Poll: Connecticut Republican Gov Candidate Tom Foley Has 9-Point Lead over Incumbent Malloy
A new online poll released Monday by the New York Times, CBS, and London research firm YouGov found Connecticut Republican gubernatorial candidate Tom Foley with a nine-point lead over incumbent Dannel Malloy (D-WFP).
According to ctpost.com, the poll found Foley leading Malloy 42-33 in a hypothetical general election match-up. Foley faces an August 12th primary against state Senate Minority Leader John McKinney.
If Foley is ultimately the Republican candidate, the governor’s race would be a rematch for him and Malloy. It was reported that Malloy defeated Foley in 2010 by about 6,400 votes, though the results were scrutinized due to irregularities in procedures.
The poll’s breakdown shows that Malloy had at least a 10-point lead over Foley with women, black, and Hispanic voters.
A Quinnipiac poll in May found Malloy and Foley in a dead heat.
Nathan Gonzales, deputy editor of the Rothenberg Political Report, a nonpartisan political newsletter, said, “Something showing Foley up by almost double digits should give anyone pause. I think the governor’s race in Connecticut is shaping up to be one of the Republicans’ better opportunities around the country.”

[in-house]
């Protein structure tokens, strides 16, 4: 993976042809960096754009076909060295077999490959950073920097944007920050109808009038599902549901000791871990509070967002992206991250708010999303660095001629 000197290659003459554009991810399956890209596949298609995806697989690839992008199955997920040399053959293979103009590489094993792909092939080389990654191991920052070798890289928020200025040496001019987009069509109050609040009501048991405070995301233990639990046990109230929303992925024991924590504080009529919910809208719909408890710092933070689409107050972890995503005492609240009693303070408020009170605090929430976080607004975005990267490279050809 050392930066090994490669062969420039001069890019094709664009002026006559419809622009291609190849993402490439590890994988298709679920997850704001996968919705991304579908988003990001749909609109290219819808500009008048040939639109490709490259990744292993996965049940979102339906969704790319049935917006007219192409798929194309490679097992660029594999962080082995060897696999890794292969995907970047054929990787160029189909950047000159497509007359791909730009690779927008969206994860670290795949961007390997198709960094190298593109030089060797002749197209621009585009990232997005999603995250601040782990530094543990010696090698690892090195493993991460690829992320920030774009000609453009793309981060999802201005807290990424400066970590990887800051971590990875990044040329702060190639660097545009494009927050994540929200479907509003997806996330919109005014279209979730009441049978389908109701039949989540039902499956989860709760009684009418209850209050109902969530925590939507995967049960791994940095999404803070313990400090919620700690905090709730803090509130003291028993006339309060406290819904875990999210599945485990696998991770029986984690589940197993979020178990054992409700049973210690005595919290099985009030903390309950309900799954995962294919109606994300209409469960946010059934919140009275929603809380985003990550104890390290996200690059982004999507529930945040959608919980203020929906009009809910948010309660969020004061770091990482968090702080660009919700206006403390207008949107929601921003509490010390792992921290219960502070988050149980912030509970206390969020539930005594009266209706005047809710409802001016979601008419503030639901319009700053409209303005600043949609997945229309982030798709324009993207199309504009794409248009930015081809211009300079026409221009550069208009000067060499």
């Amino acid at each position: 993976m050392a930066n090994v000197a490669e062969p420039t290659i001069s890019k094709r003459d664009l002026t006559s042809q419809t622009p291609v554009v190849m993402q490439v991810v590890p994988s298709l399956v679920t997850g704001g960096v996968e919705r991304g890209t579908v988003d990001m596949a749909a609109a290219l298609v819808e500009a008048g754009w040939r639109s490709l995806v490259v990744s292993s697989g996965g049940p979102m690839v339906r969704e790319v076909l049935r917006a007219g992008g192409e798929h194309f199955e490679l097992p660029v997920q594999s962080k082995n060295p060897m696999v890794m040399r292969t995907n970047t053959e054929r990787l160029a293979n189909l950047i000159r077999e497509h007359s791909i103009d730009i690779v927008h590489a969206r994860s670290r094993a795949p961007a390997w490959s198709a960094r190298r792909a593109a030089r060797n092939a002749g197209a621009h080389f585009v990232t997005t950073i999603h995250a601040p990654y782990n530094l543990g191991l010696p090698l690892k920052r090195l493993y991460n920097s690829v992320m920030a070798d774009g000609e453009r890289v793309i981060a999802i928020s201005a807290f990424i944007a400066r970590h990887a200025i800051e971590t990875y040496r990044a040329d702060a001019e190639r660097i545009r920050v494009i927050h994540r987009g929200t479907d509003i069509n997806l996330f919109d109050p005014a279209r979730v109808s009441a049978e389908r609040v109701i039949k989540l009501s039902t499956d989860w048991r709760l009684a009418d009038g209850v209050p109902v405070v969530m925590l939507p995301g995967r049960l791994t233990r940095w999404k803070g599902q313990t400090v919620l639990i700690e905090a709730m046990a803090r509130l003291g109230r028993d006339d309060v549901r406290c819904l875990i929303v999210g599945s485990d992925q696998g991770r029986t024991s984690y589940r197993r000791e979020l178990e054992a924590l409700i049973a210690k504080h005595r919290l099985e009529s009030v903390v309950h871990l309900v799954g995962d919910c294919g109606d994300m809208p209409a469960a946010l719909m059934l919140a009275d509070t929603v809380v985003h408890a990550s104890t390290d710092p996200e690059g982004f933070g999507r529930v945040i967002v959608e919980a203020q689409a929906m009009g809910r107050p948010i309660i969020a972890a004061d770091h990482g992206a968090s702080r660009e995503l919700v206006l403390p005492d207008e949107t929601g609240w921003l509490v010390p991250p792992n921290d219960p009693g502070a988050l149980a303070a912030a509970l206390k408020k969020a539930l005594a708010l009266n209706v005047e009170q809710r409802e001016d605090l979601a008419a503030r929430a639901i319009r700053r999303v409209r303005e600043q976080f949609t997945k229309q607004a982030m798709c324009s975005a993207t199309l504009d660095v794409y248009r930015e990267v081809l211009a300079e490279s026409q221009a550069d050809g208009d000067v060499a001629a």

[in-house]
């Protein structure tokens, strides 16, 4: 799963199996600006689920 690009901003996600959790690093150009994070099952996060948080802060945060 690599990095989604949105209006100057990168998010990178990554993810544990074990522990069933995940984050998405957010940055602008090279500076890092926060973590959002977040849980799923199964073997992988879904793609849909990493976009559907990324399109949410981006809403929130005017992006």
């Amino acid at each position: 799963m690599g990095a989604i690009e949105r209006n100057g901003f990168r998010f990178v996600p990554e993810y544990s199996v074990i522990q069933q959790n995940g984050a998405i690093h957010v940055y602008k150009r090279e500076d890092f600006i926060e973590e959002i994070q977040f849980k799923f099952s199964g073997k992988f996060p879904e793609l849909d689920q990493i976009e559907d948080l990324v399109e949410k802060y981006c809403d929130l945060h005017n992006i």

Foley and McKinney are both considered to be moderate Republicans. Some media have called Foley “hard to define,” and McKinney, whose district includes Newtown, Connecticut, championed the state’s new gun control laws.
Also running for governor in Connecticut – now as an Independent – is Joe Visconti, who is not hard to define. Visconti, 57, helped to found the Tea Party movement in the state of Connecticut and is an avid gun rights activist. He states he has collected more than enough signatures needed to ensure his place on the November ballot.
In an interview with the New Haven Independent, Visconti, who runs a family construction company, discussed his opposition to the state’s recent minimum wage hike, gun control laws, and income or sales tax increases.
“We need to take the cities back,” he said. “The cities have to be weaned off state money.”
Visconti takes a harder line on amnesty than the establishment Republican candidates. In fact, when the city of New Haven was first to approve ID cards, regardless of immigration status, and ordered police not to ask about immigration status, Visconti attempted a lawsuit to stop approval of the ID card.